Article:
Reverse Hearing Loss


TAMPA, Fla. (Ivanhoe Newswire) — Millions of people suffer from age-related hearing loss. It’s just a fact of life for most. While there are options for those who are struggling to hear, a new medicine to help reverse hearing loss may be on the way.

Ninety-two-year-old Lois Kander’s story is stocked with love and laughter.

Kander told Ivanhoe, “I always did get up in the morning, take a shower, do my hair, and laugh at myself but I’m having fun doing it.”

But it hasn’t been fun not being able to share in conversations like she used to. Like millions Kander is experiencing age-related hearing loss.

“People are telling you things and they think you’re listening and in a way you are listening but you can’t hear everything that they’re saying and you get disgusted,” Kander said.

“You can buy pills that reduce pain, help stomach and help you sleep but there are no drugs or medications to improve hearing,” Robert D. Frisina, PhD, director of the Global Center for Hearing and Speech Research at University of South Florida, said.

But that could soon change. Frisina has found that combining the hormone aldosterone with anti-inflammatory medication can slow hearing loss.

“In a sense, we’re making the ear younger because we’re giving this critical hormone,” Frisina said.

“I could go give you a list of all the people that I know that have to pat ‘em on their shoulder when I’m calling out their name because they didn’t hear,” Kander explained

Frisina told Ivanhoe, “It could be for everyone because we’re all going to lose our hearing as we get older.”

In the meantime, Kander loves to dress to impress. She’s a self- described fashionista. A woman with a sharp fashion sense and a savvy scientist whose work may someday sharpen the senses.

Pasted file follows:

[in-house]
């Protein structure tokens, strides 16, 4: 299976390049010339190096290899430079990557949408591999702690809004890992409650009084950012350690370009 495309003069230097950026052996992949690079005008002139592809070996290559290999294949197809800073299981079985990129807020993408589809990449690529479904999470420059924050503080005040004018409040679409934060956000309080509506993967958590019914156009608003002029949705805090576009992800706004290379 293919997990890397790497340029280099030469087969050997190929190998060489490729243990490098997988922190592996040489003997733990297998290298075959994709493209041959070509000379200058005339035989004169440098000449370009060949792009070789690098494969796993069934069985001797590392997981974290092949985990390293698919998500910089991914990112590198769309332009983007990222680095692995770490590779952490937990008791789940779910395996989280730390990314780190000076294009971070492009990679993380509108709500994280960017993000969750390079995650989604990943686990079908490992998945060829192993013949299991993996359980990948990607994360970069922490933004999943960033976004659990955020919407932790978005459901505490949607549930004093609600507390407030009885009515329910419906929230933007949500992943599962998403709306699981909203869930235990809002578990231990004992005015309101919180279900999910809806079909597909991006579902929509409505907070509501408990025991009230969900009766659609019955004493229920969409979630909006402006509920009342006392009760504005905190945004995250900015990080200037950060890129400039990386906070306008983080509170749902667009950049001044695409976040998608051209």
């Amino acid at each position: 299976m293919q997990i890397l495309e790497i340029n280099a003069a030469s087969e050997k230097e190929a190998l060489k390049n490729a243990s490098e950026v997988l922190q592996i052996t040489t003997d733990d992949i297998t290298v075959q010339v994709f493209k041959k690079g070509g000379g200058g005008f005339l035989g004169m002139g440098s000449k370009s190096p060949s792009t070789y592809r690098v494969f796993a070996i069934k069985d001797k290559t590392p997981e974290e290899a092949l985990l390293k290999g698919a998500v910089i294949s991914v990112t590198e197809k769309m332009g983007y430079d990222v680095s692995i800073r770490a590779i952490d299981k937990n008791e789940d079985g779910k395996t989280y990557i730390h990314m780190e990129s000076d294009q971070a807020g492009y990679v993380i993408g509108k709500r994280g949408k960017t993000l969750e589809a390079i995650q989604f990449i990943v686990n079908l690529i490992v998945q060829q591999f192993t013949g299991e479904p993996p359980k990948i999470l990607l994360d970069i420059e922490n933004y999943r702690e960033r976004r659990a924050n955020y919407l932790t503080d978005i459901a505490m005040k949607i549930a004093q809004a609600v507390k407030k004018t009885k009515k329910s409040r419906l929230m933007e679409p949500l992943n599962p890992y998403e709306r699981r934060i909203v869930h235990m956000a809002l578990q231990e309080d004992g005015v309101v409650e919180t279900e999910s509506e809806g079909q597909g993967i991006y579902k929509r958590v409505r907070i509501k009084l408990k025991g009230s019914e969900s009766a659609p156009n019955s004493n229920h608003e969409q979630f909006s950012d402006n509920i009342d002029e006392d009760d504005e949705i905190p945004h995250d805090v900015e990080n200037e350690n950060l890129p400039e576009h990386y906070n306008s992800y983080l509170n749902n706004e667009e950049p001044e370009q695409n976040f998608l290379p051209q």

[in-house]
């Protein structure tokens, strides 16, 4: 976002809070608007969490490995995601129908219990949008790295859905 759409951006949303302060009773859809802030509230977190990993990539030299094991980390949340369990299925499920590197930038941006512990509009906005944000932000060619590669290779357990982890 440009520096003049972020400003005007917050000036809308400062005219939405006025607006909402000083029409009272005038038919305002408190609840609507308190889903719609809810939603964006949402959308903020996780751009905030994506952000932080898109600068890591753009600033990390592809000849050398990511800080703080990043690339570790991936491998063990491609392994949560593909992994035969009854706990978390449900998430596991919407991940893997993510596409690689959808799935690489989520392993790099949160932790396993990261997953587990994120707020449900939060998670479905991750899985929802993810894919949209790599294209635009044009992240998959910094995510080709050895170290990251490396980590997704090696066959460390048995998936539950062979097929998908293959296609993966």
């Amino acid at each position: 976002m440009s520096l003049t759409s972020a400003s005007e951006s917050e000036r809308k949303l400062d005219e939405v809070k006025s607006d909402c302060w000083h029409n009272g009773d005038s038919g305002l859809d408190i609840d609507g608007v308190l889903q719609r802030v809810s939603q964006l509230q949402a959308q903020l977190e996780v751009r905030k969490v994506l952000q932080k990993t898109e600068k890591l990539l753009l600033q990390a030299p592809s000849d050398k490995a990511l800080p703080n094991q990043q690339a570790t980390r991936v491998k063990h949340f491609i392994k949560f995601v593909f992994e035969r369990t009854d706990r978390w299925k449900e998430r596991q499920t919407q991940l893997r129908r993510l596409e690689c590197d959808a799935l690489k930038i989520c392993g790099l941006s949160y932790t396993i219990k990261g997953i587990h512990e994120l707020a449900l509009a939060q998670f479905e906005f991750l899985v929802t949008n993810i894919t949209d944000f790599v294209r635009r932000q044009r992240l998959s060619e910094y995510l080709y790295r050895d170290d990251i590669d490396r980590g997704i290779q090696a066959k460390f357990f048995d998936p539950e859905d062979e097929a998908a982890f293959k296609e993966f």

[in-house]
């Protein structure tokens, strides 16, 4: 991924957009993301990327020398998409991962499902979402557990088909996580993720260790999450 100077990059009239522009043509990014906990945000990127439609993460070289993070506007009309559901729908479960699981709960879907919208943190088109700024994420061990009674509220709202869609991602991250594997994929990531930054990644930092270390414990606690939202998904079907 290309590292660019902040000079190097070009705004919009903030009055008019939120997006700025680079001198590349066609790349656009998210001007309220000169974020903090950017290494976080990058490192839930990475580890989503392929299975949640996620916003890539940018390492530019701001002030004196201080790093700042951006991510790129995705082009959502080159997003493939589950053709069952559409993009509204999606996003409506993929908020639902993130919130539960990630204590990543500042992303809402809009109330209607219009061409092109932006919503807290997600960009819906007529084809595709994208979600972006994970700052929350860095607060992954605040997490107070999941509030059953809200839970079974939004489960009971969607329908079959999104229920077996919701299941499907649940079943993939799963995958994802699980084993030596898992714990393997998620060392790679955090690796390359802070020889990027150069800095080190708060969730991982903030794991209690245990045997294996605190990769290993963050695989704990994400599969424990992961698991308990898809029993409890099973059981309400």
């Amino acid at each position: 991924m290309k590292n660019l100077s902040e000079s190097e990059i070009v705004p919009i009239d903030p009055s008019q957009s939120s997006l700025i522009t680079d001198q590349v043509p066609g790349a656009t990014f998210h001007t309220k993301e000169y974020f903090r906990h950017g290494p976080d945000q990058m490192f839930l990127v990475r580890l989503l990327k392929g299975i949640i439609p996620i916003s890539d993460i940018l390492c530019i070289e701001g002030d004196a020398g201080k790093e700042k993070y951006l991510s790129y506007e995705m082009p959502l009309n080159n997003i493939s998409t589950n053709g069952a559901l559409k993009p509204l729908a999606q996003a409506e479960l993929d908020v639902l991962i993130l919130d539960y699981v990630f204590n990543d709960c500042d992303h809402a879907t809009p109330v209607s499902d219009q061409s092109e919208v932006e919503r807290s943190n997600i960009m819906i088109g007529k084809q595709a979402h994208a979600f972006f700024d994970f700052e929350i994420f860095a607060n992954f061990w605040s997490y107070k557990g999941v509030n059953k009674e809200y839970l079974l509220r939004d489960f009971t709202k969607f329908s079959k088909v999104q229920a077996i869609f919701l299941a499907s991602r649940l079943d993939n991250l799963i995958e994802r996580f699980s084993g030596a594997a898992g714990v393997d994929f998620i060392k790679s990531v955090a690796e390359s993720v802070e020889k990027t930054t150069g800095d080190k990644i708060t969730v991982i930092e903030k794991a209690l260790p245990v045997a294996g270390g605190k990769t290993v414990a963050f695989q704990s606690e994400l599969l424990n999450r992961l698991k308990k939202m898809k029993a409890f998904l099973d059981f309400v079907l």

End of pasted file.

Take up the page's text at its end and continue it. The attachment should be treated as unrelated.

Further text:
Professor Frisina says ideally the medication would be delivered in a patch, not pills since pills are systemic and also pills rely on compliance. A patch could allow consistency and be changed out weekly. His patent was recently approved for the medication, but still needs FDA approval.

Contributors to this news report include: Cyndy McGrath, Executive Producer; Emily Maza Gleason, Field Producer; Chris Tilly, Videographer; Roque Correa, Editor.

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REPORT:       MB #4686

BACKGROUND: The loss of hearing that gradually occurs as we grow older is referred to as age-related hearing loss. Approximately one in three people in the U.S. between the ages of 65 and 74 has hearing loss, and nearly half of those older than 75 have difficulty hearing. Age-related hearing loss most often occurs in both ears, affecting them equally. Because the loss is gradual, if you have age-related hearing loss you may not realize that you’ve lost some of your ability to hear. The most common cause of age-related hearing loss arises from changes in the inner ear as we age, but it can also result from changes in the middle ear, or from complex changes along the nerve pathways from the ear to the brain. Certain medical conditions and medications may also play a role.


SYMPTOMS AND TREATMENT: The most common symptoms of age-related hearing loss are the speech of others sounding mumbled or slurred; high-pitched sounds, such as “s” or “th” become hard to distinguish; conversations are difficult to understand, particularly when there is background noise; men’s voices are easier to hear than women’s; some sounds seem overly loud and annoying; and, tinnitus, or ringing in the ears, may occur in one or both ears. Treatment options for age-related hearing loss may include hearing aids; assistive devices, such as telephone amplifiers or technology that converts speech to text; training in speech-reading (to use visual cues to determine what is being said); or even techniques for preventing excess wax in the outer ear.


HIGH-TECH ADVANCES: With today’s technology, solutions to hearing loss are being developed both within the ear and beyond the ear. From digital bluetooth-connected hearing aids that work with devices like televisions and other sound systems to stream audio to designs that fit invisibly in the ear canal, each can be programmed to the individual frequency needs of the listener. Robert Jackler, MD, the Edward C. and Amy S. Sewall Professor in Otorhinolaryngology, professor of neurosurgery and of surgery at Stanford says, “Wearing something on your ear will be a badge of technological prowess rather than a marker of age and infirmity.” Another intervention that Jackler hopes will become a reality soon is a biological cure for hearing loss. Through the Stanford Initiative to Cure Hearing Loss, more than a hundred scientists and technicians are working to cure inner-ear hearing loss, the type that results from hair cell degeneration, which remains incurable today.



Althea Paul, Public Relations


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